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“SPAC” to the Future?

October 13, 2020

By Roger Barron & David Prowse

We explore whether the resurgence of Special Purpose Acquisition Vehicles in the U.S. will prompt a return of similar transactions to the U.K. market.

Special Purpose Acquisition Vehicles, or “SPACs”, are being touted by some as the hottest asset class in the U.S. equity markets.

SPACs have raised more than $48bn in the U.S. so far this year—the most recent of which being Romeo Power’s $1.33 billion merger with RMG Acquisition Corp., on which Paul Hastings advised.

Meanwhile, in the U.K., the number of SPACs launched so far in 2020 is zero.

There are various market and regulatory reasons for this, but the recent activity in the U.S. has not gone unnoticed and the London Stock Exchange (LSE) is reportedly in the process of exploring how to facilitate bringing these so-called “blank cheque companies” back to the U.K. market.

What is a SPAC?

A SPAC is, essentially, a newly-incorporated company which achieves a listing on the public markets through an IPO with no tangible assets or business operations. The SPAC will seek to raise capital from investors on the basis of its management team, who will be tasked with identifying and merging with a target company.

Upon completion of the IPO, investors will typically receive shares and warrants in the new vehicle alongside the management team, who will hold a combination of ordinary shares and preference shares as part of a “promote” structure.

Once a SPAC has raised funds pursuant to an IPO, it will have a defined period of time (usually between 18–24 months) to identify and merge with a target company, failing which the SPAC will be dissolved and the funds returned to its shareholders.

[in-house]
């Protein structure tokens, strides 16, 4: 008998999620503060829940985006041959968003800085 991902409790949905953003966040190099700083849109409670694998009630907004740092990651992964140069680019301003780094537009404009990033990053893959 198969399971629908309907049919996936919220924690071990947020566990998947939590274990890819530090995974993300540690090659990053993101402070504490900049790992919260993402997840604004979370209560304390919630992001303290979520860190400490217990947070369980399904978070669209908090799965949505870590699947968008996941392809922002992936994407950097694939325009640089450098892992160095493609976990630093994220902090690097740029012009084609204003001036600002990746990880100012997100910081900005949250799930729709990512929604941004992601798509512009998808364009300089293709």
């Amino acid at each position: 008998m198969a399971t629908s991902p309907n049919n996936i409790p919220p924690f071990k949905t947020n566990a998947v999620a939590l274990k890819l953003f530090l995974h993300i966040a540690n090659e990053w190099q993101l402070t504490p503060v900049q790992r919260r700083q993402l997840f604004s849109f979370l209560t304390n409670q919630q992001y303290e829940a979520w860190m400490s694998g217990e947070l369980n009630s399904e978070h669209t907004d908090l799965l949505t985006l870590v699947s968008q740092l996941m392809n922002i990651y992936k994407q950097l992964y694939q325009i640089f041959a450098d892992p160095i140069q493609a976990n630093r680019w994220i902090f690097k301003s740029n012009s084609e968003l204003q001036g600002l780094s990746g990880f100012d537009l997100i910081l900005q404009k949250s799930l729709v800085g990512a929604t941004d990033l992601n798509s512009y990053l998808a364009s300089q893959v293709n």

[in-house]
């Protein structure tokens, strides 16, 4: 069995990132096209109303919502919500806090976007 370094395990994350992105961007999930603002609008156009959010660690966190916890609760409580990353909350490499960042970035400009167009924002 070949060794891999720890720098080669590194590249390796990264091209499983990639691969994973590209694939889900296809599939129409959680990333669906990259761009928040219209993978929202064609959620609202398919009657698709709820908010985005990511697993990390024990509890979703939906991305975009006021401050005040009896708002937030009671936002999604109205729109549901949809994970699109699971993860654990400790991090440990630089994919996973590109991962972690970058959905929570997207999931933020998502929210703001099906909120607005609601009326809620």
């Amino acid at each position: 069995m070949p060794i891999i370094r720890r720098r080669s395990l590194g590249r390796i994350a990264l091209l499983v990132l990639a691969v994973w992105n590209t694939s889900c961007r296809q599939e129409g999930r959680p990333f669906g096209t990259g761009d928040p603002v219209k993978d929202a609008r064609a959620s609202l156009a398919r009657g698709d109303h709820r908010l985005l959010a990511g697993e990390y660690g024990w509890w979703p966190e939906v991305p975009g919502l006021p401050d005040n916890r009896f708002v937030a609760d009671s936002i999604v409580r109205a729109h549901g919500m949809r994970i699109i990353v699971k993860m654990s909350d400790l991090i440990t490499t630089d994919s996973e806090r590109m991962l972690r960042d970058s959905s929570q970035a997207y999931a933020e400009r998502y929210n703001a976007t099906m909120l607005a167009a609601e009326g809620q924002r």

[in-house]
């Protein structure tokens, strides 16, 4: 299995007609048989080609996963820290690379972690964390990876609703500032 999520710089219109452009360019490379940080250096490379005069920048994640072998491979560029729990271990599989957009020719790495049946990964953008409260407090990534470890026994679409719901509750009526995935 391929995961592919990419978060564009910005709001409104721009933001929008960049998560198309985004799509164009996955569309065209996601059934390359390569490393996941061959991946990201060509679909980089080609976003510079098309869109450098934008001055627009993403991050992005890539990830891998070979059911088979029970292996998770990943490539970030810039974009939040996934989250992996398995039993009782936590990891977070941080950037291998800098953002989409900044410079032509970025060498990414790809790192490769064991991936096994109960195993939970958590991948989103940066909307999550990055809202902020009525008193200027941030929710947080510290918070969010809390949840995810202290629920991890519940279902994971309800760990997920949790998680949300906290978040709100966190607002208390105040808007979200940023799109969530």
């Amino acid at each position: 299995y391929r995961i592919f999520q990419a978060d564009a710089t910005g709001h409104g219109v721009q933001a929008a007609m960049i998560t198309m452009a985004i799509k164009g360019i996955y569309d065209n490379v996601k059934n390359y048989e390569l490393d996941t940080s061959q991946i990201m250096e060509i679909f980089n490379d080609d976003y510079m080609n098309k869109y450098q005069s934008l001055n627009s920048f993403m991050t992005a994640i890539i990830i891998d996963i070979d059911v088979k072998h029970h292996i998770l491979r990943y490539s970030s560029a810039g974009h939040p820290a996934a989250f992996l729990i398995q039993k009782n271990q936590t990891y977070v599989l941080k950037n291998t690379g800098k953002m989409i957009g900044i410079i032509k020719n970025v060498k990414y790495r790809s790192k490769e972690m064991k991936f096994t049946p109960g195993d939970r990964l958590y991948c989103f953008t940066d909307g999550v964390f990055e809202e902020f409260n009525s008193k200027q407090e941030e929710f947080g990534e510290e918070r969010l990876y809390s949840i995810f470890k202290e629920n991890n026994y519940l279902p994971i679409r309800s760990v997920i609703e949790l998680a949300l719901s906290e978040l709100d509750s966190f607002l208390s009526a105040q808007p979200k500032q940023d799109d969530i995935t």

Why are SPACs so popular?

From a target company perspective, merging with a SPAC is viewed as a quicker, more efficient and cost-effective route to going public than a more traditional IPO and deal values can be higher.

From an investor perspective, SPACs offer the opportunity to invest in a private-equity style transaction with the liquidity and regulatory comfort offered by the capital markets. For retail investors, investing in a SPAC has the potential to open up a wider spectrum of companies that may otherwise have stayed private.

What about SPACs in the U.K. market?

SPACs have been deployed in the U.K. market before, with a particular surge in the years following the 2007/2008 financial crisis, where investors were seeking alternative ways of investing their capital.

However, SPACs have never really taken off in the way we are now seeing in the U.S. There have been a few high-profile failures in the U.K., which may have impacted market sentiment, but that is no different than the U.S. market or, indeed, any other asset class.

The U.K. rulebook does allow SPACs to be listed in the U.K., but there are some regulatory issues to navigate. The principal constraint is that the Financial Conduct Authority will generally seek to cancel the listing of a SPAC’s shares where it completes a reverse takeover, leaving the SPAC to re-apply for the admission of its shares to trading in the traditional way. This additional burden immediately removes one of the key advantages of using a SPAC.

It is, therefore, likely that the reverse takeover rules will be amongst the factors being looked at by the LSE as it explores how best to facilitate a resurgence of SPACs in the U.K. market. For example, it may consider some of the relaxations of those rules under the existing Specialist Fund Segment.

How can Paul Hastings help?

We have deep experience of advising on transactions involving SPACs in the U.S., both from an issuer and a target company perspective. That experience, combined with our extensive M&A and listed company capability in London, will be vital in helping our clients navigate the challenges and opportunities, both in the U.S. market and in the U.K. as and when the market opens up to SPACs in a more meaningful way.

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